(Feb. 26, 2021) Final rules on subordinated debt and corporate credit unions were finally published in the Federal Register this week, completing the action on the final rules and opening the comment period on the proposal.
The rule on subordinated debt takes effect Jan. 1, 2022; the rule on corporate credit unions takes effect the same date.
Adopted in December by the NCUA Board, the subordinated debt rule would allow well-capitalized FICUs to count subordinated debt as capital for risk-based net worth purposes.
Key provisions of the rule include:
- Permission for low-income-designated credit unions (LICUs), complex credit unions, and new credit unions to issue subordinated debt for purposes of regulatory capital treatment.
- A maximum maturity of 20 years to be imposed on debt issued (with a minimum maturity of five years), and a minimum denomination of $100,000. The agency noted the maturity limit helps to clarify that the financial instruments issued are debt – and not equity in the credit unions (which is solely owned by the members; credit unions do not issue stock).
- Prohibitions on a credit union from being both an issuer and investor unless the credit union meets certain conditions related to mergers.
- A section addressing new rules and limits for making loans to other credit unions, including investing in subordinated debt at those credit unions.
The effective date of the rule (Jan. 1, 2022) coincides with the implementation of new risk-based capital rules for credit unions.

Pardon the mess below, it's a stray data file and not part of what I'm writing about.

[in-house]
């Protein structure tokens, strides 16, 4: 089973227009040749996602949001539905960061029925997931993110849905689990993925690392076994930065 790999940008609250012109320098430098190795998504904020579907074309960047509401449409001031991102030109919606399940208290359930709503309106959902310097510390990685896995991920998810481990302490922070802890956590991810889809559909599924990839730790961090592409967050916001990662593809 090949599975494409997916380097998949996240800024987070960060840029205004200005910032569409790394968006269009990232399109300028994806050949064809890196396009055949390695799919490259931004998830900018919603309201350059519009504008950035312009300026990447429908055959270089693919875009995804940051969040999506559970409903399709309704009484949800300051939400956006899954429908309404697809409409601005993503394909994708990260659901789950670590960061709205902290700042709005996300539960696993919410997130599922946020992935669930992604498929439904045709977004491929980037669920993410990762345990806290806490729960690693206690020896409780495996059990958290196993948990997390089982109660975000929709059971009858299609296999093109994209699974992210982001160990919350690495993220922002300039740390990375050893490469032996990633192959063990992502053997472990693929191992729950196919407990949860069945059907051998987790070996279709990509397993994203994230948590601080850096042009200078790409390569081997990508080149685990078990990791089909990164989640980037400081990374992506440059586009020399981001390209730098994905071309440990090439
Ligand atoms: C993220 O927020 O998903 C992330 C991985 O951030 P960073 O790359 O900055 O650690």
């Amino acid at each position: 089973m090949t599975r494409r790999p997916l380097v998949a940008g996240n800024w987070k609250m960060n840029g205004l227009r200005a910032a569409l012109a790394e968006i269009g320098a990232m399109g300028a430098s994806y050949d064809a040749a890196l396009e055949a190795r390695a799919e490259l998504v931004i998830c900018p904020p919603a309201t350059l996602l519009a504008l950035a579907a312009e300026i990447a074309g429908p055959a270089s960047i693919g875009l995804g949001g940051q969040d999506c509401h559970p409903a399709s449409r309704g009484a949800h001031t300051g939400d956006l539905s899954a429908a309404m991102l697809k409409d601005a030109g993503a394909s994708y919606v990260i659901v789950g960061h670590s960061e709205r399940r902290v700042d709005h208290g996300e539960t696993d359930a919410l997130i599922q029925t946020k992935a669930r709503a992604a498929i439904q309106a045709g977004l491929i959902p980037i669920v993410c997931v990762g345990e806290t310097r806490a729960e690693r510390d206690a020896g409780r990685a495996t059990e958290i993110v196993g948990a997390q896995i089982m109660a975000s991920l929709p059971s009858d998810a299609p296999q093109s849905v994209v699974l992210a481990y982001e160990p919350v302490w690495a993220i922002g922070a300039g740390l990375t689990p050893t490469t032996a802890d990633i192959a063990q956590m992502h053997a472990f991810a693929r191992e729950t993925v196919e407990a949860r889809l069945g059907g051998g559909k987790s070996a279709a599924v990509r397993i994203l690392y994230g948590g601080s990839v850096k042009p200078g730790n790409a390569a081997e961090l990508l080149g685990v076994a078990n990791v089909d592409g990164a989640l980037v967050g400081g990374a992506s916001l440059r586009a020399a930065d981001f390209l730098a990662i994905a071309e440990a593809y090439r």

The corporate rule, proposed a year ago (in February 2020) included a section on allowing corporate credit unions to purchase subordinated debt from credit unions. The bulk of the corporate rule was adopted as a final regulation by the NCUA Board in October – however, the portion on purchase of subordinated debt was left out of the final rule. The board said then it would adopt that portion of the rule once it had finalized the subordinated debt final rule. Since that rule was adopted in December, the board has now finalized the subordinated debt portion of the corporate rule.
The final rule now makes clear that corporate credit unions may purchase subordinated debt instruments issued by natural person credit unions. The final rule also specifies the capital treatment of these instruments for corporate credit unions that purchase them.